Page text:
MR PATEL: So let me say a couple of things broadly, Camilla. The first is that the department is committed to working with congressional committees with jurisdiction to appropriately accommodate their need for information to help them conduct oversight for legislative purposes. And the department has provided more than 200 briefings to bipartisan members and staff on Afghanistan policy since the withdrawal. As Chairman McCaul has said previously, he and the Secretary have had constructive decisions – conversations about this. The Secretary reaffirmed his commitment to cooperate with the committee’s work. And we have provided thousands of pages of documents responsive to the chairman’s request regarding Afghanistan.
On the dissent cable specifically, we of course – I want to make clear that we are working to provide all the information that Congress is looking for and that is – that its oversight responsibilities authorize it to look into. But on the dissent cable, the tradition of having a dissent channel is one that is cherished here in the department and goes back decades. It is a unique way for anyone in the department to speak truth to power as they see it without fear or favor. And they do it via the regulations we have established for these cables in a privileged and confidential way. It’s vital to us that we preserve the integrity of that process and of that channel. The Secretary reads every dissent channel that he gets and responds to every dissent channel cable that he gets as well.
And so we have – you saw the Secretary speak to this in his hearing. We understand that – appreciate that there is a real interest in the substance of this specific cable, and in the spirit of that we have – we are prepared to make the relevant information in the cable available, including through briefings or some other mechanisms. And again, we understand the importance, but I don’t have a specific to offer beyond that.
QUESTION: And is the department prepared for a subpoena if it is issued?
MR PATEL: I’m just not going to get into hypotheticals. Again, we recognize the importance and the – we recognize the keen interest in this cable, and we’re prepared to make the relevant information in the cable available through briefings or some other mechanisms.
I’m going to go in the back. Alex, I’ve called on you a couple of times already. Yeah. No, you go ahead. Mikhail, yeah.
QUESTION: Thank you, thank you. Mr. Kalin, the advisor of president of Türkiye, says that first that you have to find the formula for the F-16 with the Congress and especially with Senator Menendez; and at the same time, he threatened United States, saying that they will not approve – the Turks – Sweden’s membership if you do not give them the F-16s. What is your answer to it?
MR PATEL: I’m not – whose comments are these?
QUESTION: Mr. Kalin. He is a number-one advisor of President Erdogan, of president of Türkiye.
MR PATEL: Well, let me say a couple of things. I’ve not —
MR PATEL: I’ve not specifically seen those comments. But as you saw me speak to last week, Mikhail, we welcome President Erdogan’s announcement that he will send Finland’s NATO accession protocols to the Turkish parliament, and we look forward to a prompt and positive conclusion of that process. And we also encourage Türkiye to quickly ratify Sweden’s protocols as well. We believe that Sweden and Finland are both strong, capable partners that share NATO’s values and will strengthen the Alliance and contribute to European security as well.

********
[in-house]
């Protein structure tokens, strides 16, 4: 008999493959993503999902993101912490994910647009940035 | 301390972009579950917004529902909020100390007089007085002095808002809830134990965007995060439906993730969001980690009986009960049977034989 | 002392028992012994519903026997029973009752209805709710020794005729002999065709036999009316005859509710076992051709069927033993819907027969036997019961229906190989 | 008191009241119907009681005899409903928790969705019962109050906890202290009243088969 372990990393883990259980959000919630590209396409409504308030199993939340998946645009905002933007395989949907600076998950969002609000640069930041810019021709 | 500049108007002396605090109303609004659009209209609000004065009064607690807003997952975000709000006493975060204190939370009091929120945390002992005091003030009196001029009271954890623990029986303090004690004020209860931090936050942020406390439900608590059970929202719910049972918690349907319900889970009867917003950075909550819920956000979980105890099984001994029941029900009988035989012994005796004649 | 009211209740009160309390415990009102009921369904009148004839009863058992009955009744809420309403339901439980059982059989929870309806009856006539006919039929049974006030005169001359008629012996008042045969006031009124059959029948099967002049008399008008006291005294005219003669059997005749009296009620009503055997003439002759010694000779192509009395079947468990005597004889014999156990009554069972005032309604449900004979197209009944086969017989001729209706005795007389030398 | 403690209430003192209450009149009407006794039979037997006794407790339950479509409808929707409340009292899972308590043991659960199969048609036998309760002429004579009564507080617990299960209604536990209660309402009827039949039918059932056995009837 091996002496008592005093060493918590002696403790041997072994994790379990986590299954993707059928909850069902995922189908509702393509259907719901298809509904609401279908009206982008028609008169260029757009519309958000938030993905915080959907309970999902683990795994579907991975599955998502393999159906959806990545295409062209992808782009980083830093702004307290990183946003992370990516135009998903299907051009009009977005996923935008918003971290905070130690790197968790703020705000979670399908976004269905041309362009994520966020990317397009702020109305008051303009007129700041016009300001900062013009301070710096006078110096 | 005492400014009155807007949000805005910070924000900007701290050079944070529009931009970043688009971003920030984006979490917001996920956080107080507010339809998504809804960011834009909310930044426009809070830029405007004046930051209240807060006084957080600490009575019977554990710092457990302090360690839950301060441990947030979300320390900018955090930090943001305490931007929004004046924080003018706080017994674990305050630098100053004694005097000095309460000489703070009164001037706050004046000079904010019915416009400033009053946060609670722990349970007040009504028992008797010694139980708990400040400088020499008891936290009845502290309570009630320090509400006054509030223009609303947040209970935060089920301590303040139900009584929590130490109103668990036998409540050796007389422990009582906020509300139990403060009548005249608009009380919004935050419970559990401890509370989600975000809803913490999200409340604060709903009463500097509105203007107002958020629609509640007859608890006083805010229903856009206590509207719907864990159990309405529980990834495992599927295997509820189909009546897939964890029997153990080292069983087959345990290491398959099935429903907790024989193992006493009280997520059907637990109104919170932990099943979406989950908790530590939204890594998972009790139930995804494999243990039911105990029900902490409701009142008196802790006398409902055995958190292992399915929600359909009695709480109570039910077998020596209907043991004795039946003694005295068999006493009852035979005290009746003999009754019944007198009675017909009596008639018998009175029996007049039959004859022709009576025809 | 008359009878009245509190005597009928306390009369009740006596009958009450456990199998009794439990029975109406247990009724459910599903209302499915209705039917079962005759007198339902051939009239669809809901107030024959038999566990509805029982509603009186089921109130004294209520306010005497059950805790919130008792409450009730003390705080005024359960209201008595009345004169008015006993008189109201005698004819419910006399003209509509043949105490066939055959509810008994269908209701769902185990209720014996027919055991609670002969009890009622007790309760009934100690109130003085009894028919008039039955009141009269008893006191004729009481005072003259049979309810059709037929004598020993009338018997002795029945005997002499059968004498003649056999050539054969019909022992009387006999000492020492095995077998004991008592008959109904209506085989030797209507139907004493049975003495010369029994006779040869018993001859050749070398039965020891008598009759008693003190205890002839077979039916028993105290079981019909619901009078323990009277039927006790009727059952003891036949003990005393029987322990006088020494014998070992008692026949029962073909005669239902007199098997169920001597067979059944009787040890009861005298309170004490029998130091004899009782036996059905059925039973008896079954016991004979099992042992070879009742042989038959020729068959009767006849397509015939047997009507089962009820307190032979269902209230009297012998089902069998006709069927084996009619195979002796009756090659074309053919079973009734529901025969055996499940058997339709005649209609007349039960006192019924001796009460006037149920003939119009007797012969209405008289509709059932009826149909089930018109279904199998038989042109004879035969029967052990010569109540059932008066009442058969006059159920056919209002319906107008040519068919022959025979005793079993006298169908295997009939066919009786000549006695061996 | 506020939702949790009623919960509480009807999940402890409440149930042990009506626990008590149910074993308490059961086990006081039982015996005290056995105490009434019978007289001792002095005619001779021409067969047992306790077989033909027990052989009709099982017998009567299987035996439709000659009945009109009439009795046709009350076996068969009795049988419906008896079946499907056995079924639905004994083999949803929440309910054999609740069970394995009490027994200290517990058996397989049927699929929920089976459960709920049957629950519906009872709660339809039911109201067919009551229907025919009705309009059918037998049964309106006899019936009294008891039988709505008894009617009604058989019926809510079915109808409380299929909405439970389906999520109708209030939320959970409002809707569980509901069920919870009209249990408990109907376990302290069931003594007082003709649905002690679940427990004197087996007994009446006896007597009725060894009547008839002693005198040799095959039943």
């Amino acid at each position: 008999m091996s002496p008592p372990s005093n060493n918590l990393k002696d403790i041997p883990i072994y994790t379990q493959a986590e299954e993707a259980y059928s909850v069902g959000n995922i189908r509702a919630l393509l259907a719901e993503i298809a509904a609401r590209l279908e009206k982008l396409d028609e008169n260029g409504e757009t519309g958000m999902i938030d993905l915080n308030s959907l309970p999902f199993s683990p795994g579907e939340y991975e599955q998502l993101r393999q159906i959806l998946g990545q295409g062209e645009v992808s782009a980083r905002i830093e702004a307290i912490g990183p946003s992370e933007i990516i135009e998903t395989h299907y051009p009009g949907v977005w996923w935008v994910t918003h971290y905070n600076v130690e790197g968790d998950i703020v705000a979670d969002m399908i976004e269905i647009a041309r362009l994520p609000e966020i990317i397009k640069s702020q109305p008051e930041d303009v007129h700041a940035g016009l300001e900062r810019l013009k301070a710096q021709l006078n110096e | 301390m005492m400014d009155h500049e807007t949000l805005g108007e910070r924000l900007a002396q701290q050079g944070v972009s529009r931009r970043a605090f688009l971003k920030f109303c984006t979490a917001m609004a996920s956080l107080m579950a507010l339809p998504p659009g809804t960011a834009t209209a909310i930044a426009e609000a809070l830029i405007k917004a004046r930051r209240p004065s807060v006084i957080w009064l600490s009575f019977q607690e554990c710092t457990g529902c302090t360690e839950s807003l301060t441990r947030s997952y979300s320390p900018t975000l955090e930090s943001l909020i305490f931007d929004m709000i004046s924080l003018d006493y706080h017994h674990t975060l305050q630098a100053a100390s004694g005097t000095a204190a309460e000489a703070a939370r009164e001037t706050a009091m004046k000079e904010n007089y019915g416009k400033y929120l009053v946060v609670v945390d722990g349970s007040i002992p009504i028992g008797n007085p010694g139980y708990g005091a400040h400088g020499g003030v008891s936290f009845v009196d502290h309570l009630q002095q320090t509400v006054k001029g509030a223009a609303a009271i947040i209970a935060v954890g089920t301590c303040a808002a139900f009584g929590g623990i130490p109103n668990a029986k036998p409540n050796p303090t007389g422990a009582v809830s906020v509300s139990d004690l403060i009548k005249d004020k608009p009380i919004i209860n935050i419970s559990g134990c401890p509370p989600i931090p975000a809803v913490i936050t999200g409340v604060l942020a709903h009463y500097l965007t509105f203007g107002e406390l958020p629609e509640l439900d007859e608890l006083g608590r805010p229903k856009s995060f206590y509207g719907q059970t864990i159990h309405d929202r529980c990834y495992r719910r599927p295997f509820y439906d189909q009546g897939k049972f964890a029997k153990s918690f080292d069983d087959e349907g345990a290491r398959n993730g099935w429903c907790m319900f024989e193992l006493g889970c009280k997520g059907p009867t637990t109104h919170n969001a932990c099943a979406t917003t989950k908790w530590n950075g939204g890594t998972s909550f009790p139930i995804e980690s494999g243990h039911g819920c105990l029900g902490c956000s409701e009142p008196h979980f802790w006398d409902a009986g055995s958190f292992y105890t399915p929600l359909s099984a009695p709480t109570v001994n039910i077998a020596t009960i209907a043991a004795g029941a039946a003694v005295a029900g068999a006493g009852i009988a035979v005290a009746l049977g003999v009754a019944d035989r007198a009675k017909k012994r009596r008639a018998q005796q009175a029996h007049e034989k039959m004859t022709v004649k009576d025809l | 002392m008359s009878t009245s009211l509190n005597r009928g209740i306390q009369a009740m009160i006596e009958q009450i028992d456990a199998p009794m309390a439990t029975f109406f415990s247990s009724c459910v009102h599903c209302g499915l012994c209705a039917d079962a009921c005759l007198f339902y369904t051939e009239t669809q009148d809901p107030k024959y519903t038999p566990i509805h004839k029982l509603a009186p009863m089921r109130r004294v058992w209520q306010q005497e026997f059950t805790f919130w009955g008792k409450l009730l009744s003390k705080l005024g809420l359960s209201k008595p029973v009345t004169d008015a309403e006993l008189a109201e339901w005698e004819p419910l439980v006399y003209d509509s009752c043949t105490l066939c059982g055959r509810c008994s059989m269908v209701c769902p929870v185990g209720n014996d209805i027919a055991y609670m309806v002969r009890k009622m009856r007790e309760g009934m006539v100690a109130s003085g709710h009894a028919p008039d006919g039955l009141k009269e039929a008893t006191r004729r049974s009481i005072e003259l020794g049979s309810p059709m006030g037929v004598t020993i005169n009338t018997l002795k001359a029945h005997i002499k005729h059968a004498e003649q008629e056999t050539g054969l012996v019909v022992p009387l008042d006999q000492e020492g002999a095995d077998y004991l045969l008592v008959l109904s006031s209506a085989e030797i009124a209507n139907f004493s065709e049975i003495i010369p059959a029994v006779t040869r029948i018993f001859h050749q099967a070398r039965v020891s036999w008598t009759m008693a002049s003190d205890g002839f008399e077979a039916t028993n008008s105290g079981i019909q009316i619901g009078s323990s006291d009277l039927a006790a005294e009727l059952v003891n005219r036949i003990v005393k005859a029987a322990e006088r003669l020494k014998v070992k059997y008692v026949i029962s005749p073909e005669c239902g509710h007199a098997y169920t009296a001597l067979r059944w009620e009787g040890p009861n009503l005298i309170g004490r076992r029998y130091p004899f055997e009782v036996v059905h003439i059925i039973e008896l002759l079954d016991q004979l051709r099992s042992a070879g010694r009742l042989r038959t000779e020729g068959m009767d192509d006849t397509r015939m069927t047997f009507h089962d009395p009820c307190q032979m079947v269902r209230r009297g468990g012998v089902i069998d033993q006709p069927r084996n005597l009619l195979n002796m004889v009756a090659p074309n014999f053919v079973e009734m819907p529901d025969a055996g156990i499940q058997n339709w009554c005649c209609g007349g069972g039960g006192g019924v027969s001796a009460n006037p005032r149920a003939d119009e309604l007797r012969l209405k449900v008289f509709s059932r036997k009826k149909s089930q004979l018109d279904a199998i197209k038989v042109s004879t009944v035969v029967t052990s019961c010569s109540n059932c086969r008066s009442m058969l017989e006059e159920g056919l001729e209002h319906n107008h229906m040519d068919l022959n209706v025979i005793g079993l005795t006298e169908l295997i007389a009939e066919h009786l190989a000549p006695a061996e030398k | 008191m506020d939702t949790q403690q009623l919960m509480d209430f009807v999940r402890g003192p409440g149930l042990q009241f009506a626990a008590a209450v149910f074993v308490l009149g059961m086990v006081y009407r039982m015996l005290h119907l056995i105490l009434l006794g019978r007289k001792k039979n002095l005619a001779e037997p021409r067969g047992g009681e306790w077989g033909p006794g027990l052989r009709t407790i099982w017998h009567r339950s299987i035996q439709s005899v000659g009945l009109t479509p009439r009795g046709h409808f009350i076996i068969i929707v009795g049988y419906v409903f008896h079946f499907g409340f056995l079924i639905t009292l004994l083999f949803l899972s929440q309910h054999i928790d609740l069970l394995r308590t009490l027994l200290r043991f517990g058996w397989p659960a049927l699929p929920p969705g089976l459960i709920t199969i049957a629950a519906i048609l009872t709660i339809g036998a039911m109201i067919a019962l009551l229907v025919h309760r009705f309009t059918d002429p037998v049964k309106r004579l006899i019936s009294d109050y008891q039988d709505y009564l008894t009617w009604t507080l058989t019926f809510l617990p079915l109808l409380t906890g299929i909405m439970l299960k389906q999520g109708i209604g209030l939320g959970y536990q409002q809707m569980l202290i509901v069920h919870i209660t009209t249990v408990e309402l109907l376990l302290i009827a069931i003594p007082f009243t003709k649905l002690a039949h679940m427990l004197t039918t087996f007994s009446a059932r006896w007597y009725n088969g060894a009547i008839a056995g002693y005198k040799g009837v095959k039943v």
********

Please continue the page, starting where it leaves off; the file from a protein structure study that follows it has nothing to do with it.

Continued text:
QUESTION: Thank you. The International Chamber of Commerce in Paris decided last week in favor of Iraqi Government against Türkiye in regards to KRG oil exporting to the international market through Türkiye. As of now, the KRG oil exporting is halted to just about a half million barrels per day, and some of the companies who were and are working on extracting and exporting the oil are the American companies. We know that there was some correspondence from the Congress last year to resolve the issues between Erbil and Baghdad, especially on oil and gas.
The first: How does the U.S. views this decision, and do you have any engagement with Erbil and Baghdad to overcome their gas and oil (inaudible)?
MR PATEL: Well, let me say a couple of things to that. First, I don’t have a comment for you on the merits of the case or the court’s decision. But what I would say broadly is that since the ruling we have urged the governments of Türkiye and Iraq to resume the flow of oil through the Iraq-Türkiye pipeline. Disruptions to global energy supply would not serve anyone’s interest.
We also understand that the Kurdistan Regional Government is in discussion with the Government of Iraq to find a mutual acceptable path forward on related budget and hydrocarbon issues. As was discussed during the February U.S.-Iraq Higher Coordinating Committee in Washington, U.S. officials continue to urge the Government of Iraq and the Kurdistan Regional Government to resolve their budget and hydrocarbon disputes in a manner that will benefit the Iraqi citizens.
QUESTION: My second question?
MR PATEL: Sure.
QUESTION: Your consul general in Erbil shared a report in LinkedIn that was published on Foreign Policy, and the title of the report said “Iraqi Kurdistan’s House of Cards is Collapsing.” And there were a lot of reactions in the Kurdistan Region towards this re-sharing the post. Later, he removed the post but the question is that: Has the U.S. policy towards the Kurdistan Region changed? What is your comment on sharing a report titled like that by your consulate general in Erbil?